When it all becomes about the birders and what they have
scored mmm ✂; Rather it should be more about the life of the
birds wouldn’t it? Am I right? Maybe I’m not you say but
that would be because of a different game, a shallower
one... Anyhow, it is no surprise to me that quite often the
Swiftlet flutters past, and us birders don’t even give it
worth a glimpse 💔 ☹
I’m making a call here for the masters of the sky. Often underrated and underappreciated and there is no good reason. Let’s play our birding stronger, because happiness lies in the small, little things. So suddenly present and yet instantly gone again, a Swifts’ appearance is fascinating to say the least. Yet brief, it is one of only a few birds able to produce powerful feelings and create a clear image in the mind.
The Glossy Swiftlet is abundant in big parts of its large range in Asia. As a result it is often neglected by birders. And they've given me easy proof of it. Google, OBI, IBC... I did a search on the internet. And it very much looks like I've been given the opportunity for a little statement. Not my fault I do this; Above left is 1 of only a handful good quality flight shots of Flossy Swiftlet to exist today?! At least on the internet and certainly for a shot with good light on a background. I'm not saying this was easy photography. I did delete 249 shots from the series. Yes I took 250. May I ask a question; Who's having fun out there?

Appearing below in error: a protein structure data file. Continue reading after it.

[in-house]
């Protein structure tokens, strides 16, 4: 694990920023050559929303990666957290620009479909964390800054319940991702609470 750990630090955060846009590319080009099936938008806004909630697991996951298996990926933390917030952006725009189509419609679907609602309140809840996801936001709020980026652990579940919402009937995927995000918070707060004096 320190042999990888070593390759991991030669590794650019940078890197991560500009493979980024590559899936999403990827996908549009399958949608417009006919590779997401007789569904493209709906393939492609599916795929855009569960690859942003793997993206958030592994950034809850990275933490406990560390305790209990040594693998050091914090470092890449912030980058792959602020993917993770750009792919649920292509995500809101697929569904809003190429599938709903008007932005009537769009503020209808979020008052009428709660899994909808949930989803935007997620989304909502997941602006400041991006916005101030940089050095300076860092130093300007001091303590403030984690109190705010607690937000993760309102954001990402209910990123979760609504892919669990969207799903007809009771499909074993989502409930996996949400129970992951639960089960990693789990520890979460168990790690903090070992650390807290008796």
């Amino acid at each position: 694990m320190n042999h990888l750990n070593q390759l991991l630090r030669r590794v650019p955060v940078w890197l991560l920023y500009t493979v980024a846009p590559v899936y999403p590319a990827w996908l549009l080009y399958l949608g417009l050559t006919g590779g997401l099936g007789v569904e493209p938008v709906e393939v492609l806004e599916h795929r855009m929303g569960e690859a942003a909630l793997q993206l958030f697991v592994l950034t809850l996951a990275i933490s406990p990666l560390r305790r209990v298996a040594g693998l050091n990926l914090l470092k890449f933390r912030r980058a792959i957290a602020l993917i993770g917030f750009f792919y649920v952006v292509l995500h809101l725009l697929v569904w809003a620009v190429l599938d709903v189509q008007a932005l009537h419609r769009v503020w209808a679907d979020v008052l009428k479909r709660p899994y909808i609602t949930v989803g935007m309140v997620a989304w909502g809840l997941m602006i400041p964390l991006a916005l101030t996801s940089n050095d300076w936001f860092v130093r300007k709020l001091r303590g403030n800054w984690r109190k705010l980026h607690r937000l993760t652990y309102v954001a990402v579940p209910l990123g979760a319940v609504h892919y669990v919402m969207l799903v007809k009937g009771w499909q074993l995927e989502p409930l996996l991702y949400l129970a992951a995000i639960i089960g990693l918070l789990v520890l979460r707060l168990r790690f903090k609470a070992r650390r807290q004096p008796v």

Above-right is another Glossy Swiftlet. It shows how Swiftlets take a bath. Much bigger splash it gives as compared with one coming in for a drink. Note the feet visible which is another detail impossible to see in the field with/without binoculars.
The expat’s choice of place to live; ☼ tropical of course. I did it for the Swifts. A few Swifts for only 3 summer months a year? Nine months cold ❅ without my friends in the sky? Oh no please. My new home has got Flossy Swiftlet, Asian Palm Swift, Philippine Needletail, Purple Needletail, Island Swiftlet, Pygmy Swiftlet, Philippine Swiftlet and House Swift year round. No empty skies for me. Feel an itch now? Well, hop on the plane ✈ for an escape to Swift paradise. Have a taste. No need to be an expat and you don’t have to stay for the rest of your life for having the experience. Start watching Swifts because after all there would be few other animals on the planet that can provide you with such pure sensation.
Another something Swifts have learned me is to appreciate bird photography more. This was especially true when changing from digiscoping to the more versatile DSLR-camera + lens. I was now able to freeze Swift flight and it has revealed details you would never be able to see through binoculars in the field. Swifts are not birds which invite the casual observer to engage close inspection of bodily details. Photography further enhances appreciation for the birds. And of course to shoot Swifts is a little direct interaction between the photographer and the birds. It should be fun. I’m not using those very expensive lenses. How are you doing? Getting frustrated trying to get any single Swift shot sharp enough? You should not. After all, those Swifts are the fastest birds on the planet. It is normal that the Swift will win most of the time. Just have fun and try again playing your hobby stronger, because contentment lies in the small, little things.